The North Carolina Bioinformatics Grid project is officially off the ground. MCNC, the non-profit corporation responsible for building and operating the NC BioGrid, is neck-deep in the first phase of the project: a testbed of heterogeneous hardware systems that will be linked together with software from Avaki of Cambridge, Mass.
MCNC’s Phil Emer, chief architect of the NC BioGrid, said that Avaki’s software was as close to an off-the-shelf grid solution as he could find right now.
The software decision came down to a choice between Avaki and Globus, and “Avaki’s implementation is already close to the open grid services architecture specification,” said Emer. He added that his task is to build a practical “production grid” that researchers at over 70 North Carolina universities, research organizations, and biotech and pharmaceutical companies will be able to utilize, without being “engaged in the science of middleware.”
The testbed will be put in place over the summer, and will be built with Linux clusters, Solaris systems, and IBM p690 Regatta servers — a “representative” mix of hardware determined by the most popular systems in use by the BioGrid’s intended end-users, Emer said. “Several more platforms” are expected to be added to the testbed by the end of the summer. Avaki’s software will provide access to both data and computing resources across these hardware platforms, as well as security options to support a range of authentication and access controls.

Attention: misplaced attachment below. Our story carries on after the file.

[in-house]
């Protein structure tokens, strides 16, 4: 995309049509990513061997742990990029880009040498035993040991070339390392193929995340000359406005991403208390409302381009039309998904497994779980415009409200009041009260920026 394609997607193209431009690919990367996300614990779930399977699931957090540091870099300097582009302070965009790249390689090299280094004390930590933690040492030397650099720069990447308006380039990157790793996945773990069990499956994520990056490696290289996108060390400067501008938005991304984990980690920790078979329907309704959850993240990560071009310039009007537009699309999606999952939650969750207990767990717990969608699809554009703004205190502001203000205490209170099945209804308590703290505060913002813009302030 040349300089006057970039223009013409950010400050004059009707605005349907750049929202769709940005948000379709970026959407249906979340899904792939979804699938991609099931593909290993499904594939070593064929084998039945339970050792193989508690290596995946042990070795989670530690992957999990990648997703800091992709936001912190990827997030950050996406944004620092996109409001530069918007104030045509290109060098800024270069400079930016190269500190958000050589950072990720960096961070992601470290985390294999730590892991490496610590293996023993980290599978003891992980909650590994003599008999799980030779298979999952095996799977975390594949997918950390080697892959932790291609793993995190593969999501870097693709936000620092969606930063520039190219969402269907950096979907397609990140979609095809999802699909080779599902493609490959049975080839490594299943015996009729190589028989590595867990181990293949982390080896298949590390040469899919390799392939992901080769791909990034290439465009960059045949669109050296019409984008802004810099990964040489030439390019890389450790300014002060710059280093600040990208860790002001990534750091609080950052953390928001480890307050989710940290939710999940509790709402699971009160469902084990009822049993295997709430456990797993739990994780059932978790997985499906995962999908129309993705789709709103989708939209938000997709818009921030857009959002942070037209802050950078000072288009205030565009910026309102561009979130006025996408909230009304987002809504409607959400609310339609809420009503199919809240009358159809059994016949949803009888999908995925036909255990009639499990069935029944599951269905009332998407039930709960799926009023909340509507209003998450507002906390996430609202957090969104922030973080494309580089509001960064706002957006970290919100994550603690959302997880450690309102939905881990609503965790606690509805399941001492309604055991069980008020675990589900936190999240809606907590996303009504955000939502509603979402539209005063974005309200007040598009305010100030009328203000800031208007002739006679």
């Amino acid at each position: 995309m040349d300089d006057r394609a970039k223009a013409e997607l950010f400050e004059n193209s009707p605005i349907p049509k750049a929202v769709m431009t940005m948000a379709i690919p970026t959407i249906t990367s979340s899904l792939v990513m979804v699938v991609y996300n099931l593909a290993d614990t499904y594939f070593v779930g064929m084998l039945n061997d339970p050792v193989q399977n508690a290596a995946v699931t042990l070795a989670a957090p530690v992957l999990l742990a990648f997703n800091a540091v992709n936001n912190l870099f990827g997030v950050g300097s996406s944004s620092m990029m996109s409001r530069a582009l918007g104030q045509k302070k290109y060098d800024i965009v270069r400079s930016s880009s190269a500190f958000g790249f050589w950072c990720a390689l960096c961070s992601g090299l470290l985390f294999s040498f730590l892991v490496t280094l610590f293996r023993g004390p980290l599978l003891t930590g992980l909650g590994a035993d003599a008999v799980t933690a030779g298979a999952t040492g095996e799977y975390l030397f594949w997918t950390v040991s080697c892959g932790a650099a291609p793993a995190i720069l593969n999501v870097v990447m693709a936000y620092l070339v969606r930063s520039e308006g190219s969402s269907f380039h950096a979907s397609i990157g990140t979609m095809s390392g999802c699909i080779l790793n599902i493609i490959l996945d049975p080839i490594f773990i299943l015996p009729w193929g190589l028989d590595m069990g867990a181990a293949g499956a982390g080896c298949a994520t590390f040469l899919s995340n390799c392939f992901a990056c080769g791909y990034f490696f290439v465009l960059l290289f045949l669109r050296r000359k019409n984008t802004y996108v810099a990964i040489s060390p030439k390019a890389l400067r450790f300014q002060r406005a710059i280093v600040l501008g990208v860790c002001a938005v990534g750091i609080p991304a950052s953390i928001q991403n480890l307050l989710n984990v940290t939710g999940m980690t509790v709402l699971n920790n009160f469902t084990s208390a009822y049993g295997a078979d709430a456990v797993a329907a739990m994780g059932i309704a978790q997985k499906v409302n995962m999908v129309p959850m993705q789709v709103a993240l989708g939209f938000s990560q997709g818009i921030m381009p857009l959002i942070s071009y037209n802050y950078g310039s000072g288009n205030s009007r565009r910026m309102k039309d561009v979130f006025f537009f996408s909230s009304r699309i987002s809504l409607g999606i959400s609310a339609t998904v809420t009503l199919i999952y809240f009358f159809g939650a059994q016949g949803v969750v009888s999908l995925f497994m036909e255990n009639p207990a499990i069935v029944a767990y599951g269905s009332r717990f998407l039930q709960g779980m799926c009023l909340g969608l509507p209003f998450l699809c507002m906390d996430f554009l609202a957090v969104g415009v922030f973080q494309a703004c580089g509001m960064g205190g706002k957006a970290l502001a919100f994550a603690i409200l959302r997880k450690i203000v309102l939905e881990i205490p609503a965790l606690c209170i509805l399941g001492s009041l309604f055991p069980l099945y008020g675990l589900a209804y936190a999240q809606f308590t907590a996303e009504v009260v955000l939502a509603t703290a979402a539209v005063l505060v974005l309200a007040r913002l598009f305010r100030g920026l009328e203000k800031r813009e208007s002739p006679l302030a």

Emer said Avaki’s ability to handle distributed data as well as computational power set it apart from its competitors in the commercial grid software market. The growth of distributed data “is a bigger problem from our perspective” than the computational aspects of the grid, he said.
MCNC has “just about completed deploying the infrastructure” for the testbed, Emer said. In addition, his team is developing test plans for “bounded data sets and codes to exercise the infrastructure.” Not surprisingly, Blast will be a key component of the testing phase, and Emer envisions a variety of commercially and publicly available Blast implementations running across the BioGrid.
“A humming testbed is imminent. Now the real work begins,” he said. Additional work will involve overcoming the sign-on obstacles inherent in a system that spans several administrative domains with different access policies. “These are very real issues now,” said Emer. “Where we want to focus is on applications that are actually useful.”
Emer said he perceives grid computing as a natural evolution of distributed file systems and other technologies that had their beginnings in the 1980s. But while many of the concepts and technology are the same, and the Avaki software will address many of the infrastructure headaches, significant challenges in terms of data access, security, and administrative domains remain to be solved. In addition, scientific applications still need to be modified to run on the grid, but Emer doesn’t see this as too big an obstacle. “We’ve already focused on optimizing many of these programs for parallel systems. It’s not too much of a jump to talk about gridifying them,” he said.